Remembering internment in Idaho

  • ARTIFACTS: An entry station to an internment camp in Manzanar, California

    Joan Myers
  • A china shard

    Joan Myers

For just over three years, between August 1942 and October 1945, more than 10,000 Japanese Americans were unwilling residents of the Minidoka War Relocation Authority Center in southern Idaho (HCN, 10/8/01: Lessons of an intolerant past).

This fall, the Sun Valley Center for the Arts will host Whispered Silences, a multidisciplinary exploration of internment in Idaho and the West. The exhibition will include Joan Myers' photographs of the 10 internment camps across the West as they appear today; a collection of letters from interned children to Clara Breed, a children's librarian in San Diego; and a three-dimensional, barracks-like representation of an internment camp by Bob Dix. A documentary series, lectures, and art classes, all addressing fear and intolerance, will complement the exhibits.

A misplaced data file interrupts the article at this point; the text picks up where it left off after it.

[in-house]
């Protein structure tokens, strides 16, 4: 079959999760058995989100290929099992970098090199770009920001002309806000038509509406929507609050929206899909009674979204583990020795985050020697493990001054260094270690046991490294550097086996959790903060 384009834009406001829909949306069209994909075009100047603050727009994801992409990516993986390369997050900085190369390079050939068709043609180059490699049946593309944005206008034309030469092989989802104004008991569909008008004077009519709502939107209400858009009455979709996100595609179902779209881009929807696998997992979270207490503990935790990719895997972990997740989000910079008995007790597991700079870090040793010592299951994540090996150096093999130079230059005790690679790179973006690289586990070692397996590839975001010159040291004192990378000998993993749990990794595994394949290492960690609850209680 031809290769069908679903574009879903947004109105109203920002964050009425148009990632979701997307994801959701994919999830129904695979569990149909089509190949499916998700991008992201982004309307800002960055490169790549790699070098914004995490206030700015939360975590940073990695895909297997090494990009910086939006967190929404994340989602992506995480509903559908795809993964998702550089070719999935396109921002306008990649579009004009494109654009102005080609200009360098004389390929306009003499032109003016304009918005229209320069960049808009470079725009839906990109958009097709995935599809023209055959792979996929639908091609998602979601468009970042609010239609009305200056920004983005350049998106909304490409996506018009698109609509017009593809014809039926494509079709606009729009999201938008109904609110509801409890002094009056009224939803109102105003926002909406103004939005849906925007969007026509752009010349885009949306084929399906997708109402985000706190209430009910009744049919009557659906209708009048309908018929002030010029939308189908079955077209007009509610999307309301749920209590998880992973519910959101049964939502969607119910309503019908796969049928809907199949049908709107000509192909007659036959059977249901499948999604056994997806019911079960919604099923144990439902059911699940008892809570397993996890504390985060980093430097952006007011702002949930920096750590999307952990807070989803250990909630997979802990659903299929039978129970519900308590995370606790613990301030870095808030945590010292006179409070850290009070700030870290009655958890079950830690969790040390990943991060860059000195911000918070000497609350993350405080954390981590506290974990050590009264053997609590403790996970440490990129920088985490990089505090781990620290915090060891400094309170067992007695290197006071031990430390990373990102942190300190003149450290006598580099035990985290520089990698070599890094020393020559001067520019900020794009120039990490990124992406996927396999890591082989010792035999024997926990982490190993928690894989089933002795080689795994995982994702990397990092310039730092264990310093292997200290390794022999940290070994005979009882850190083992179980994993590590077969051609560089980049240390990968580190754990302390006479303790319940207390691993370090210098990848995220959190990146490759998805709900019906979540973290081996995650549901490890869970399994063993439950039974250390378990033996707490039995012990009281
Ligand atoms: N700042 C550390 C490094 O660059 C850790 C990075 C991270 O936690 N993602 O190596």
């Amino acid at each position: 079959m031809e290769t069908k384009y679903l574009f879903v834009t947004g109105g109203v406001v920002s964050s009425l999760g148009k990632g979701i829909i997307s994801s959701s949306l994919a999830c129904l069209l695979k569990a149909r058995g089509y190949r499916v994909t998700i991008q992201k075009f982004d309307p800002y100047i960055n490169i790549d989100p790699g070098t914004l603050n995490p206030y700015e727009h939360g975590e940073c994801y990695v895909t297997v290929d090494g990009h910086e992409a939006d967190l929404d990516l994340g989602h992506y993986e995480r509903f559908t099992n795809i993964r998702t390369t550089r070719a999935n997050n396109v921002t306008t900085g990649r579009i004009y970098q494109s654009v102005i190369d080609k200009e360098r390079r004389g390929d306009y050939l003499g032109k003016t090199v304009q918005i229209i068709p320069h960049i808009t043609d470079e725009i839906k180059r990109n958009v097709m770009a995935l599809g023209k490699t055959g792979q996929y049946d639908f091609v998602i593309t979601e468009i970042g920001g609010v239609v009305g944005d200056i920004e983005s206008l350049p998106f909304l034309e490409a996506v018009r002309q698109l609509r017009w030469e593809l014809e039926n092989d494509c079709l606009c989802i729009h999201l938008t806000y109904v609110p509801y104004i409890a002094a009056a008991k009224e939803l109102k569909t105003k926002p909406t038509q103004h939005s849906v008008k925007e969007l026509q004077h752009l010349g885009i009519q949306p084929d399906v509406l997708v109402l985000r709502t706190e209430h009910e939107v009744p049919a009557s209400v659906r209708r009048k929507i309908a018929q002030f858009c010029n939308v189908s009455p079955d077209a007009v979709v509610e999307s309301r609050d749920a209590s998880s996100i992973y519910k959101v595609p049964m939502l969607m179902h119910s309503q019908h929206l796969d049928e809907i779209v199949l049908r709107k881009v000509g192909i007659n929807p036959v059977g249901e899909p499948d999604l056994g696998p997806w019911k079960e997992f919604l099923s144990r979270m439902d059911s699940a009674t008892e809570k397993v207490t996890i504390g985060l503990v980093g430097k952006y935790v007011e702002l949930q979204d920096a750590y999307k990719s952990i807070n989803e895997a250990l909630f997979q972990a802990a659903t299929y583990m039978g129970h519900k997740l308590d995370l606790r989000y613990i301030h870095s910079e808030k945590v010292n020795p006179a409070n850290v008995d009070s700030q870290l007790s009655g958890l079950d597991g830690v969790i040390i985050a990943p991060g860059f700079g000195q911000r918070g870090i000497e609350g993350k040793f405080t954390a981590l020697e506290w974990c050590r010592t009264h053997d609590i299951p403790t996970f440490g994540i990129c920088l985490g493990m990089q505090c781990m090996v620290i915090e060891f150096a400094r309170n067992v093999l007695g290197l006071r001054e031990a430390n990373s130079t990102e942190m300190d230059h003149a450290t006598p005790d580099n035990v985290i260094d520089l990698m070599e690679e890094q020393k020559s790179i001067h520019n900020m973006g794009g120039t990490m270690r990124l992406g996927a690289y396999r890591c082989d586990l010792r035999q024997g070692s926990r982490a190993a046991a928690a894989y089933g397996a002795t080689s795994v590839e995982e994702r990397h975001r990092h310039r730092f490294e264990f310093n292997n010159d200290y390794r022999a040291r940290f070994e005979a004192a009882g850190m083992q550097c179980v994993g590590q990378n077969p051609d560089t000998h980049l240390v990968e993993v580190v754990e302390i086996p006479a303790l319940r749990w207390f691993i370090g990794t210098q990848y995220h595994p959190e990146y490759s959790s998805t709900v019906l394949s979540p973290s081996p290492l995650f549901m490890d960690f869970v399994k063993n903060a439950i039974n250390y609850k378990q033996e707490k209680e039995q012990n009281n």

Heather Crocker, director of the Education and Humanities Programs at the Sun Valley Center, says the primary aim of the exhibition is education. "Our job is to give people as many points of entry into this difficult subject matter as possible."

The exhibition runs through Dec. 8 and is the first in a two-part series, Mirroring History: The Gates of Hate in the 20th Century. The second part of the series, scheduled for the winter, will focus on the Holocaust. For information, call the Sun Valley Center for the Arts at 208/726-9491, or check online at
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